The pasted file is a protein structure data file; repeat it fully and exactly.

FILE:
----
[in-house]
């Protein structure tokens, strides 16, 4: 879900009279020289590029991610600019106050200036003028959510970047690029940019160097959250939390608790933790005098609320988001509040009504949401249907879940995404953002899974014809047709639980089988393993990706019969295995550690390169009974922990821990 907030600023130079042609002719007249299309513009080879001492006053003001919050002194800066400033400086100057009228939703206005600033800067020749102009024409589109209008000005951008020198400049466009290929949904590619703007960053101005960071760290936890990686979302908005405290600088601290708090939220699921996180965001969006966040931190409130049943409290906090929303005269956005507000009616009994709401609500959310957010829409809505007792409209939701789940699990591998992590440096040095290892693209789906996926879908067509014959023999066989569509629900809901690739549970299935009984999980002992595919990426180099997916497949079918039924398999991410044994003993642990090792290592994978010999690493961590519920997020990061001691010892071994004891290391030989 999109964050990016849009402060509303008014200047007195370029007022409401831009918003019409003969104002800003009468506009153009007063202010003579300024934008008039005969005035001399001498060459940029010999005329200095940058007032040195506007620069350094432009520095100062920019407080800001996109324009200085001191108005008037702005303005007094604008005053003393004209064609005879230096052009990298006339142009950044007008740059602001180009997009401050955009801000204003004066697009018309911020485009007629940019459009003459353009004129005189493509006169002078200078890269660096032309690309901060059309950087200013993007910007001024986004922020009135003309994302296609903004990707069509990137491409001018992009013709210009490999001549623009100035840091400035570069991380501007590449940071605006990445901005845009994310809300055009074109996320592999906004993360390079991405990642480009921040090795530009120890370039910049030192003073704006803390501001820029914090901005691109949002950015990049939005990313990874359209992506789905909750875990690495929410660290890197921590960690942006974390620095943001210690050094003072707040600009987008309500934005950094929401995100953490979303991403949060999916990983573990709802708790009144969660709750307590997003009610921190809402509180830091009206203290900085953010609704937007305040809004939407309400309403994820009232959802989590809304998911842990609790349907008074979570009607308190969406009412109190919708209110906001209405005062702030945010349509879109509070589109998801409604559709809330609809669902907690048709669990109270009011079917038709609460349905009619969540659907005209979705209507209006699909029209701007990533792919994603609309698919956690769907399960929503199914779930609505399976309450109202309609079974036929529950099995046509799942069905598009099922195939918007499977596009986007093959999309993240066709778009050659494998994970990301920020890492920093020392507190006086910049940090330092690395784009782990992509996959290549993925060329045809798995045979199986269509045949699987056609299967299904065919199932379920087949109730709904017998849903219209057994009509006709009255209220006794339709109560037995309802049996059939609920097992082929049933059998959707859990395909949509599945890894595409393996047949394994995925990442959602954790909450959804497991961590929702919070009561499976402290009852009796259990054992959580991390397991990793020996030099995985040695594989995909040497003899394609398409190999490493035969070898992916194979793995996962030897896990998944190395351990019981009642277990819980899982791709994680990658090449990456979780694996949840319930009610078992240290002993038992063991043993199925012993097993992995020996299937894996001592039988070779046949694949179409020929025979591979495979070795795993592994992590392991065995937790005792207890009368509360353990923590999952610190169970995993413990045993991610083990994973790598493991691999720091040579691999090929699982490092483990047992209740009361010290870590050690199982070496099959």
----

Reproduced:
[in-house]
């Protein structure tokens, strides 16, 4: 879900009279020289590029991610600019106050200036003028959510970047690029940019160097959250939390608790933790005098609320988001509040009504949401249907879940995404953002899974014809047709639980089988393993990706019969295995550690390169009974922990821990 907030600023130079042609002719007249299309513009080879001492006053003001919050002194800066400033400086100057009228939703206005600033800067020749102009024409589109209008000005951008020198400049466009290929949904590619703007960053101005960071760290936890990686979302908005405290600088601290708090939220699921996180965001969006966040931190409130049943409290906090929303005269956005507000009616009994709401609500959310957010829409809505007792409209939701789940699990591998992590440096040095290892693209789906996926879908067509014959023999066989569509629900809901690739549970299935009984999980002992595919990426180099997916497949079918039924398999991410044994003993642990090792290592994978010999690493961590519920997020990061001691010892071994004891290391030989 999109964050990016849009402060509303008014200047007195370029007022409401831009918003019409003969104002800003009468506009153009007063202010003579300024934008008039005969005035001399001498060459940029010999005329200095940058007032040195506007620069350094432009520095100062920019407080800001996109324009200085001191108005008037702005303005007094604008005053003393004209064609005879230096052009990298006339142009950044007008740059602001180009997009401050955009801000204003004066697009018309911020485009007629940019459009003459353009004129005189493509006169002078200078890269660096032309690309901060059309950087200013993007910007001024986004922020009135003309994302296609903004990707069509990137491409001018992009013709210009490999001549623009100035840091400035570069991380501007590449940071605006990445901005845009994310809300055009074109996320592999906004993360390079991405990642480009921040090795530009120890370039910049030192003073704006803390501001820029914090901005691109949002950015990049939005990313990874359209992506789905909750875990690495929410660290890197921590960690942006974390620095943001210690050094003072707040600009987008309500934005950094929401995100953490979303991403949060999916990983573990709802708790009144969660709750307590997003009610921190809402509180830091009206203290900085953010609704937007305040809004939407309400309403994820009232959802989590809304998911842990609790349907008074979570009607308190969406009412109190919708209110906001209405005062702030945010349509879109509070589109998801409604559709809330609809669902907690048709669990109270009011079917038709609460349905009619969540659907005209979705209507209006699909029209701007990533792919994603609309698919956690769907399960929503199914779930609505399976309450109202309609079974036929529950099995046509799942069905598009099922195939918007499977596009986007093959999309993240066709778009050659494998994970990301920020890492920093020392507190006086910049940090330092690395784009782990992509996959290549993925060329045809798995045979199986269509045949699987056609299967299904065919199932379920087949109730709904017998849903219209057994009509006709009255209220006794339709109560037995309802049996059939609920097992082929049933059998959707859990395909949509599945890894595409393996047949394994995925990442959602954790909450959804497991961590929702919070009561499976402290009852009796259990054992959580991390397991990793020996030099995985040695594989995909040497003899394609398409190999490493035969070898992916194979793995996962030897896990998944190395351990019981009642277990819980899982791709994680990658090449990456979780694996949840319930009610078992240290002993038992063991043993199925012993097993992995020996299937894996001592039988070779046949694949179409020929025979591979495979070795795993592994992590392991065995937790005792207890009368509360353990923590999952610190169970995993413990045993991610083990994973790598493991691999720091040579691999090929699982490092483990047992209740009361010290870590050690199982070496099959």